According to Capezio and Morehouse (1997), “Leadership is the ability to influence individuals or groups to think, feel and take positive action to achieve goals.” Situational leadership theory argues that leadership styles are formed from combining relationship and task behavior. From the case scenario, executive A exhibits level 5 leadership style, while leader B exhibits transactional leadership style. On the other hand, leader C portrays transformational leadership style.
Level 5 leaders usually channel their efforts into establishing successful organizations rather than being egocentric. This is evident from the scenario. Executive A is described as “driven, fiercely ambitious, and entirely focused on the success of the company.” This illustrates how executive A is more interested in building a successful firm rather than attaining personal goals. Moreover, the case reports that executive A was able to build the company from the brink of collapse to a profit making corporation that has seen its share price plummet. Level 5 leaders are also argued to possess exceptional blend of professional will and personal humility. From the case, executive A is said to shy away from the attention of the media and often credits the success of the firm to other leaders. This indicates that executive A has humility in addition to his professionalism that has enabled him to spearhead the firm to success. The fact that executive A has been able to influence other employees at the firm indicates that he has other basic leadership qualities such as team skills, individual capability, ability to stimulate others and managerial competence that additionally characterize level 5 leaders. It can therefore be concluded that executive A is a level 5 leader.
Transactional leaders are said to reward efforts of their employees. These leaders promise to reward good performance and they recognize achievements. From the case, it is reported that leader B believes in “rewarding good performance and recognizing employee accomplishments.” This is in line with the characteristics of transactional leaders. It is also reported that leader B is involved in establishing clear goals and guiding subordinates toward attaining these goals. This is in line with Robbins and Judge (2007) argument that transactional leaders manage actively by exception through watching and searching for deviations and taking corrective measures. Robbins and Judge (2007) also argue that transactional leaders manage passively by exception through interventions only when standards are unmet. This is evident from the scenario since it is reported that leader B considers the subordinate to be personally at fault when things go wrong with a delegated task; he also is said to issue punishment for failures. Finally, Robbins and Judge (2007) argue that transactional leaders abdicate responsibilities. This is also evident in the case since leader C is said to believe that when a task is delegated to a subordinate, the subordinate is fully responsible for that task.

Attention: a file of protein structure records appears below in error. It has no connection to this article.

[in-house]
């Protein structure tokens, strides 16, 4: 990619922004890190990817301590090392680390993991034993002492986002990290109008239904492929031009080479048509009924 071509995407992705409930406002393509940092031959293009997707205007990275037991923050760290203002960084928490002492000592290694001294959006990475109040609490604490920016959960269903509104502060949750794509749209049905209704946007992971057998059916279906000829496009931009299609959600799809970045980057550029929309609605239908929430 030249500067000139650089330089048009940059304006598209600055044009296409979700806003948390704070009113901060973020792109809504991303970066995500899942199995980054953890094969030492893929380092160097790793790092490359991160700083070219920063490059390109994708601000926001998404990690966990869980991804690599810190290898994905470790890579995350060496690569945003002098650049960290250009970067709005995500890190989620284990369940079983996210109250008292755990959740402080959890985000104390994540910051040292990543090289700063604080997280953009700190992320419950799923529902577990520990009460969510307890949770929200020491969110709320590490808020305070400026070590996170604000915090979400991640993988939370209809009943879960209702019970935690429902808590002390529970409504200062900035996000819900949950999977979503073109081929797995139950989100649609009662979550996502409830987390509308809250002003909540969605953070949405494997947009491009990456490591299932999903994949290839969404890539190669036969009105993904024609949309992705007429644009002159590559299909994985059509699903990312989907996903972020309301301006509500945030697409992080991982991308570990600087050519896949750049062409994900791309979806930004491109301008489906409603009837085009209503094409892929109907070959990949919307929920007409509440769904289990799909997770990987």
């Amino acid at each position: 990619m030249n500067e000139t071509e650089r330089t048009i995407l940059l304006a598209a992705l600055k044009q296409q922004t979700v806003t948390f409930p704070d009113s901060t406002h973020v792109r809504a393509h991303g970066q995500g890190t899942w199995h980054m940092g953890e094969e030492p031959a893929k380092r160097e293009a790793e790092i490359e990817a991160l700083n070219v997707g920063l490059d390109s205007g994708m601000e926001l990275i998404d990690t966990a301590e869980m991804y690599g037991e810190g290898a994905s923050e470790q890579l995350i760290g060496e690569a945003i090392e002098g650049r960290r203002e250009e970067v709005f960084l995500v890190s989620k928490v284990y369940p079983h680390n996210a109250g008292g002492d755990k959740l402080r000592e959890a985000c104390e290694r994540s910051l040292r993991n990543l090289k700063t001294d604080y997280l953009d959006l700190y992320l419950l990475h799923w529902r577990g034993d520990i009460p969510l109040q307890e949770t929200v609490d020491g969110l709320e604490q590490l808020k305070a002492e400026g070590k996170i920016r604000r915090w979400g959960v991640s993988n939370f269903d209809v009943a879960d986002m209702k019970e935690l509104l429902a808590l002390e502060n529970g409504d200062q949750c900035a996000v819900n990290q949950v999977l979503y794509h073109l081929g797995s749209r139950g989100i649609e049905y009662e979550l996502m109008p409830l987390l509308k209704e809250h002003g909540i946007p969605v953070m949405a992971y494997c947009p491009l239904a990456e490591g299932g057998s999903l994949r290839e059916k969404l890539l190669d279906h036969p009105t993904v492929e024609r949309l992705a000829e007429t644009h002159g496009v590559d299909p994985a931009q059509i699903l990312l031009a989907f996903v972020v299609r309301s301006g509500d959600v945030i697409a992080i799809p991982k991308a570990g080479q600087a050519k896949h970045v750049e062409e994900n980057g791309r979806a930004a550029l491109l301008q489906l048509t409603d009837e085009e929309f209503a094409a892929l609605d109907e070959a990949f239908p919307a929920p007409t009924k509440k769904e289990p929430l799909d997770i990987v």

Transformational leaders are claimed to have idealized influence through provision of vision and mission, and instilling pride (Robbins & Judge, 2007). This is reflected in the case scenario when leader C is described as being passionate about vision and instilling a sense of pride in the corporation. Robbins and Judge (2007) also argue that transformational leaders inspire people by communicating high expectation. This is evident in the case scenario when leader C is described as the one who continually sets high expectations for subordinates and advocates for inspiration of subordinates. Leader C is also said to have pride in instituting a rational approach to problem-solving at the corporation. This is in line with Robbins and Judge (2007) argument that transformational leaders are involved in promotion of rationality and intelligence in problem resolution. Transformational leaders are also said to give personalized attention to their subordinates. This is reflected in leader C when he is said to strive to remember employee’s birthdays and other special events.
According to Robbins and Judge (2007), transactional leadership allows leaders to identify the needs of their followers and to help their followers to attain a level of performance that is satisfactory. Therefore, if leader B replaces executive A, the employees are likely to increase their performance that will be rewarding to the employees. This will in turn prove that the corporation remains successful.
Robbins and Judge (2007) also argue that transformational leadership enables employees to go an extra mile beyond their common self-interests. Moreover, transformational leaders are able to motivate and inspire employees to attain results that outweigh what is initially planned. They also help workers to attain internal rewards. Thus, if leader C replaces executive A, the workforce is likely to work extra hard to exceed their self interests. The workforce will also be able to attain internal rewards. This will in turn enable the firm to be more successful than ever before.